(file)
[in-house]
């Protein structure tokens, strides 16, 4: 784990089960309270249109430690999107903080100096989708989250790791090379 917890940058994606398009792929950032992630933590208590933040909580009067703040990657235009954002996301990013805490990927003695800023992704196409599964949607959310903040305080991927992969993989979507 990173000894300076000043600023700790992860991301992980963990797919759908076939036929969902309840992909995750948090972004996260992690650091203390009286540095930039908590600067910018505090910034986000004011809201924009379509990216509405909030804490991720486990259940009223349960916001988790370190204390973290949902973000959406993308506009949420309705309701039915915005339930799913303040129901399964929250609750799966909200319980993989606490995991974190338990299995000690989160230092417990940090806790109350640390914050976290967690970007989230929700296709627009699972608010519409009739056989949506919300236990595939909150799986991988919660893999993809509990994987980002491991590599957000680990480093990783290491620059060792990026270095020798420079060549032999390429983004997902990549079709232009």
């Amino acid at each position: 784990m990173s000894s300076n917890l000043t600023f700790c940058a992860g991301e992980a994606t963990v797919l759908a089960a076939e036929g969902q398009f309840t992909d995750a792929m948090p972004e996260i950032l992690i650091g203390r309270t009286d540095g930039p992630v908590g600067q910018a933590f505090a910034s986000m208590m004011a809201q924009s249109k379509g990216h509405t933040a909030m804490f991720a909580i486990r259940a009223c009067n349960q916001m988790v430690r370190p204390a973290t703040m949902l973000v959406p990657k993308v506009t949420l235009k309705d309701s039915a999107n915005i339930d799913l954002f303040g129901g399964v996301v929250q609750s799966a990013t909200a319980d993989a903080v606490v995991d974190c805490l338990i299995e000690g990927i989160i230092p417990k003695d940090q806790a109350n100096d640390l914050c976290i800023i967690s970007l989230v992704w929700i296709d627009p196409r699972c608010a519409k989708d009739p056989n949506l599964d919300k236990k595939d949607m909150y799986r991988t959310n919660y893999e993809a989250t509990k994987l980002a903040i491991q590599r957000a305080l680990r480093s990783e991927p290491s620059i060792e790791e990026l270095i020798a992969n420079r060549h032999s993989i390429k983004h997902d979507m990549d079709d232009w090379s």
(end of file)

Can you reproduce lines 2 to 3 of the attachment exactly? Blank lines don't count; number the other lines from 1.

């Protein structure tokens, strides 16, 4: 784990089960309270249109430690999107903080100096989708989250790791090379 917890940058994606398009792929950032992630933590208590933040909580009067703040990657235009954002996301990013805490990927003695800023992704196409599964949607959310903040305080991927992969993989979507 990173000894300076000043600023700790992860991301992980963990797919759908076939036929969902309840992909995750948090972004996260992690650091203390009286540095930039908590600067910018505090910034986000004011809201924009379509990216509405909030804490991720486990259940009223349960916001988790370190204390973290949902973000959406993308506009949420309705309701039915915005339930799913303040129901399964929250609750799966909200319980993989606490995991974190338990299995000690989160230092417990940090806790109350640390914050976290967690970007989230929700296709627009699972608010519409009739056989949506919300236990595939909150799986991988919660893999993809509990994987980002491991590599957000680990480093990783290491620059060792990026270095020798420079060549032999390429983004997902990549079709232009």
């Amino acid at each position: 784990m990173s000894s300076n917890l000043t600023f700790c940058a992860g991301e992980a994606t963990v797919l759908a089960a076939e036929g969902q398009f309840t992909d995750a792929m948090p972004e996260i950032l992690i650091g203390r309270t009286d540095g930039p992630v908590g600067q910018a933590f505090a910034s986000m208590m004011a809201q924009s249109k379509g990216h509405t933040a909030m804490f991720a909580i486990r259940a009223c009067n349960q916001m988790v430690r370190p204390a973290t703040m949902l973000v959406p990657k993308v506009t949420l235009k309705d309701s039915a999107n915005i339930d799913l954002f303040g129901g399964v996301v929250q609750s799966a990013t909200a319980d993989a903080v606490v995991d974190c805490l338990i299995e000690g990927i989160i230092p417990k003695d940090q806790a109350n100096d640390l914050c976290i800023i967690s970007l989230v992704w929700i296709d627009p196409r699972c608010a519409k989708d009739p056989n949506l599964d919300k236990k595939d949607m909150y799986r991988t959310n919660y893999e993809a989250t509990k994987l980002a903040i491991q590599r957000a305080l680990r480093s990783e991927p290491s620059i060792e790791e990026l270095i020798a992969n420079r060549h032999s993989i390429k983004h997902d979507m990549d079709d232009w090379s």